MORE than 5,000 community health workers (CHWs) nationwide have threatened to go on strike if the Government continues to ignore their awards review submission.
The PNG CHW Association president Dec Isaac told The National yesterday that CHWs worked in the country’s health facilities from aid-posts to hospitals.
“There is also a group of CHWs who work mainly in rural areas where 90 per cent of the population live,” she said. “They have waited for 13 years for the 2007 awards to be reviewed, including the successive awards.
“After 2010, negotiations began in 2014 but was abandoned in 2015 until now.
“I call on the Government, Department of Personnel Management and the Health Department to fast track the review submission on the terms and conditions of employment of CHWs.
“This is for all the CHWs, including those working in Government-run public health facilities, non-governmental organisations, churches, universities and the three disciplined forces,” Isaac said.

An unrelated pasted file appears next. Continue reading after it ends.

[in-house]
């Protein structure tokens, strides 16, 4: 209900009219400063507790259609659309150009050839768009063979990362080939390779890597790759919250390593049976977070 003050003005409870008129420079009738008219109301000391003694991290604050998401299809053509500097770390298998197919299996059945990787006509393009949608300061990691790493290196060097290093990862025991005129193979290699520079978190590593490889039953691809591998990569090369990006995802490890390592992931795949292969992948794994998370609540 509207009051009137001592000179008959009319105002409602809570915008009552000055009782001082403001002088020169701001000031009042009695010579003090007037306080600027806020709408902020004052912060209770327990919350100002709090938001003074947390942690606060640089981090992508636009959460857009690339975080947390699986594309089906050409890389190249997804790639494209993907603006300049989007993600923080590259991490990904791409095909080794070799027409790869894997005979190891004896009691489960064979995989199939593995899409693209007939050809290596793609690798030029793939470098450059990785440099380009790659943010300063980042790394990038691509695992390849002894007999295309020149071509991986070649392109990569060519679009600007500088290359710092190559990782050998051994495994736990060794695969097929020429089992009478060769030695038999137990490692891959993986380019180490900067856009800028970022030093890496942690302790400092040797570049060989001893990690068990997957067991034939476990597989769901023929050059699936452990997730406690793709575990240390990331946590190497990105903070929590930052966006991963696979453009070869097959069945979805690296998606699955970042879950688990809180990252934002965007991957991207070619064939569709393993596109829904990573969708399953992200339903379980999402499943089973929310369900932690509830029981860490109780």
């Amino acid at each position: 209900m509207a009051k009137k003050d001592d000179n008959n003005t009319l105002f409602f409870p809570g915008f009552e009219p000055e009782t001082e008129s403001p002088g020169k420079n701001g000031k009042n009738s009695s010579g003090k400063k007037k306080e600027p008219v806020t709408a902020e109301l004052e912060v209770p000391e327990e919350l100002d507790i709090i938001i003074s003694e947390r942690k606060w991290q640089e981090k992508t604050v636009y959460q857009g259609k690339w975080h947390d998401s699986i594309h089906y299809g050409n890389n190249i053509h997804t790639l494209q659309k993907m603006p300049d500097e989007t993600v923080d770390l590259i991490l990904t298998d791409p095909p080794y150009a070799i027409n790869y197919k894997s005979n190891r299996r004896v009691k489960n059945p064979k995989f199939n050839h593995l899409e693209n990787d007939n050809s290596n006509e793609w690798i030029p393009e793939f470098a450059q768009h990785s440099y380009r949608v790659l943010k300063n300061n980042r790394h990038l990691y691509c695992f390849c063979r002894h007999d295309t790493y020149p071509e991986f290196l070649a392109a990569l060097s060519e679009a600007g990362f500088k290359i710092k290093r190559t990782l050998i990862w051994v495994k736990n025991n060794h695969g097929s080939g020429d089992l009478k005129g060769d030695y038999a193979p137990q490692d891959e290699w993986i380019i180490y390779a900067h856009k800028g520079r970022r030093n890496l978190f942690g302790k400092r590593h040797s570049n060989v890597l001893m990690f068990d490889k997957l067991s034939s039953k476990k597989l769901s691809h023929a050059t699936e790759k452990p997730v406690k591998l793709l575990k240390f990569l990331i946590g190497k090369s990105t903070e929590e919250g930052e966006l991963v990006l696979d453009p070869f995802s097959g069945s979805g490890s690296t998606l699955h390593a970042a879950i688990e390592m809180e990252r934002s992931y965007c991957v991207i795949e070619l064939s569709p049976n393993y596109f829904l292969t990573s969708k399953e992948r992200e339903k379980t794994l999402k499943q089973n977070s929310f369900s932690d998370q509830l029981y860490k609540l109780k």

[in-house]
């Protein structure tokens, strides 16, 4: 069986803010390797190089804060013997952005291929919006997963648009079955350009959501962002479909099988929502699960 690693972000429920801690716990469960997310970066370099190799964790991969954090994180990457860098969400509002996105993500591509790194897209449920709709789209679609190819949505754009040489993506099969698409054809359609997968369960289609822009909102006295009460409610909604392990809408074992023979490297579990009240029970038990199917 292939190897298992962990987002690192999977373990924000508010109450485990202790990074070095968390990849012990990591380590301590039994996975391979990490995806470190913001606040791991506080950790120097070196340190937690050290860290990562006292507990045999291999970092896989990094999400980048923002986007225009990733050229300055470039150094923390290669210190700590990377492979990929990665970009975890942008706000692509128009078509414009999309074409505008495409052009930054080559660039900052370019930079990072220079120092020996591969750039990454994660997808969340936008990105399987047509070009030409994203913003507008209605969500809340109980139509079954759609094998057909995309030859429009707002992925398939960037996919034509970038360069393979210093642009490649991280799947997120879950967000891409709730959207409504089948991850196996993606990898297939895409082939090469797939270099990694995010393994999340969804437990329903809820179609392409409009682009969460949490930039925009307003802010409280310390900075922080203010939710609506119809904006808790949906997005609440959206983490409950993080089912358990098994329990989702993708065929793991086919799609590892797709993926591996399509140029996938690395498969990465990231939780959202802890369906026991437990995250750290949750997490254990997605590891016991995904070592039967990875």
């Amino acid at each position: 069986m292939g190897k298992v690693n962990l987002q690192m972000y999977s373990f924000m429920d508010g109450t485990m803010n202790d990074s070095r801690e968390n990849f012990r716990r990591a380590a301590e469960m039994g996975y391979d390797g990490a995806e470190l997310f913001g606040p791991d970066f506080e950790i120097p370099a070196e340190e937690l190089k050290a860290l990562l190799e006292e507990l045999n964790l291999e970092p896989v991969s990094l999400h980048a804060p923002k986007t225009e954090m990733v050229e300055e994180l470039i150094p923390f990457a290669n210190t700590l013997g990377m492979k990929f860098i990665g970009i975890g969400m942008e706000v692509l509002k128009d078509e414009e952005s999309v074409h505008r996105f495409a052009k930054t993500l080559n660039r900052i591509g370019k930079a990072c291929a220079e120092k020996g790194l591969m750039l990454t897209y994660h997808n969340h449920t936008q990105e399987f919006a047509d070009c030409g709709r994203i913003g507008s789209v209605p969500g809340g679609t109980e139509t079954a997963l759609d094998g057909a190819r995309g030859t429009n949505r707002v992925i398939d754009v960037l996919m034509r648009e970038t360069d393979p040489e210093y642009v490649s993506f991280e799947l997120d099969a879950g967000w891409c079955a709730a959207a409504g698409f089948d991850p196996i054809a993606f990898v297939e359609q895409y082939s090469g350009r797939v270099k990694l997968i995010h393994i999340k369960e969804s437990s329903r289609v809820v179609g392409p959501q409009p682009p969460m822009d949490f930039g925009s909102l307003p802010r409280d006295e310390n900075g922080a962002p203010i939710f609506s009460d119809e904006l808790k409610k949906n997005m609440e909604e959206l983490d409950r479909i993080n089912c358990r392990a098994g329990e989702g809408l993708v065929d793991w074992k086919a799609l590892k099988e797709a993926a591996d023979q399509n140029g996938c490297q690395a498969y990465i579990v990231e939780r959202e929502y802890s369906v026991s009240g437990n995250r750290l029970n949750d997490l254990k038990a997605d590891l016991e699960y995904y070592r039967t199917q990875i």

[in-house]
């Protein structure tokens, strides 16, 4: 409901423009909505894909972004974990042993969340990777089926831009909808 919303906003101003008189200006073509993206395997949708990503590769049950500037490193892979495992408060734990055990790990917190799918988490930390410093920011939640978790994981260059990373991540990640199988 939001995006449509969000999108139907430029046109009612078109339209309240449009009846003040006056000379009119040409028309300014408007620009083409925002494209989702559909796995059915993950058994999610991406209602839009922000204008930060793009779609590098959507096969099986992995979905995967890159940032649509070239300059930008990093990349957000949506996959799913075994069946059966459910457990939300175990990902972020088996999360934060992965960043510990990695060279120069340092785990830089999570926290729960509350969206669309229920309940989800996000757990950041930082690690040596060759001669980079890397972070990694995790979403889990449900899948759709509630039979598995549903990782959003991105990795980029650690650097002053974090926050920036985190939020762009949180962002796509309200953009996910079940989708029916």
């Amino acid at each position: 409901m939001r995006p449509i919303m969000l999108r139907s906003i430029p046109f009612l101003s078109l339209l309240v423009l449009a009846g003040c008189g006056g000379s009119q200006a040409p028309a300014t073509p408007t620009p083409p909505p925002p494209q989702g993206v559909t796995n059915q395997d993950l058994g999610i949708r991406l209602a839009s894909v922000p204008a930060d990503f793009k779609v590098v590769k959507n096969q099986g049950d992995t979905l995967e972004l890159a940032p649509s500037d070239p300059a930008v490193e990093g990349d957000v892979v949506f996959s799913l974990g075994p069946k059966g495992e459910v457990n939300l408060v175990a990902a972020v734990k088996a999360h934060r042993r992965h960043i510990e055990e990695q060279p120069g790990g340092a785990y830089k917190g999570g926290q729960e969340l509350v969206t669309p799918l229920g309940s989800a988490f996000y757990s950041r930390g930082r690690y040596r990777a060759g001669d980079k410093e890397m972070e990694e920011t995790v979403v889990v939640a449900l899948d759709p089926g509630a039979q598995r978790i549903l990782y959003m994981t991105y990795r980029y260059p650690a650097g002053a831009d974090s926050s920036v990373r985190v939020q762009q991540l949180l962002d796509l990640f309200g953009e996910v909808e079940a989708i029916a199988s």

She said the review submission was shelved by some industrial officers from personnel in early 2015.
The delay caused misunderstandings between the hospital management, provincial health authority and others.
“The delay is not the association’s fault. Branch executives from Oro, Morobe and West New Britain are already in Port Moresby to give support for the industrial strike,” she said. “Failure by the two departments to address this issue will result in mass withdrawal of the work force.
“We are giving one week to these two departments to address this issue promptly.
“After March 15, if we do not receive a (positive) response, we will go ahead with the strike.
“Other unions are awarded and we too should be treated the same.
“We are the frontline workers in the Covid-19 pandemic that have been overlooked,” she said.
The awards included allowance for overtime, risk/service, uniform, housing, mental health, 25 shift (25 per cent), radiation and clinical.
Health Department industry officer Mulina Kwalmu told The National that the CHWs awards had not been paid.
“A review was done in 2014 but the negotiations stopped,” he said.
“The Department of Personnel Management (DPM) is the chief negotiator for the state and it has the power to call for negotiations.
“I will return to office next week and will call for a meeting with the association,” Kwalmu said.
The National / PNG Health News